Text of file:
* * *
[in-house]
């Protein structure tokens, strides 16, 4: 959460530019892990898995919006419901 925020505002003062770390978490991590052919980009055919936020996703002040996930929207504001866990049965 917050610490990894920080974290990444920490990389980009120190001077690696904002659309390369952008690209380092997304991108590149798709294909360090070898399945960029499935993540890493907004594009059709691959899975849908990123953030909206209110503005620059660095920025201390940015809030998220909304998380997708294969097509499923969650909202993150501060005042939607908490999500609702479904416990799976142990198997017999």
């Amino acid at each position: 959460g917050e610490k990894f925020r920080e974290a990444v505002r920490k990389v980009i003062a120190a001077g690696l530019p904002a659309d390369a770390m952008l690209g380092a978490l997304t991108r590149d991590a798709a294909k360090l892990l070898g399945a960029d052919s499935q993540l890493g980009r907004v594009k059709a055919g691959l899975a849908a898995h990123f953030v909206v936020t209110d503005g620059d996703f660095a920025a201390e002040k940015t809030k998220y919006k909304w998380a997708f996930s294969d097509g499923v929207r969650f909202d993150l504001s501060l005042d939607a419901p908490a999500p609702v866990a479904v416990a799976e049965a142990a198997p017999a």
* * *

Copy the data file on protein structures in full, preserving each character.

[in-house]
């Protein structure tokens, strides 16, 4: 959460530019892990898995919006419901 925020505002003062770390978490991590052919980009055919936020996703002040996930929207504001866990049965 917050610490990894920080974290990444920490990389980009120190001077690696904002659309390369952008690209380092997304991108590149798709294909360090070898399945960029499935993540890493907004594009059709691959899975849908990123953030909206209110503005620059660095920025201390940015809030998220909304998380997708294969097509499923969650909202993150501060005042939607908490999500609702479904416990799976142990198997017999």
């Amino acid at each position: 959460g917050e610490k990894f925020r920080e974290a990444v505002r920490k990389v980009i003062a120190a001077g690696l530019p904002a659309d390369a770390m952008l690209g380092a978490l997304t991108r590149d991590a798709a294909k360090l892990l070898g399945a960029d052919s499935q993540l890493g980009r907004v594009k059709a055919g691959l899975a849908a898995h990123f953030v909206v936020t209110d503005g620059d996703f660095a920025a201390e002040k940015t809030k998220y919006k909304w998380a997708f996930s294969d097509g499923v929207r969650f909202d993150l504001s501060l005042d939607a419901p908490a999500p609702v866990a479904v416990a799976e049965a142990a198997p017999a």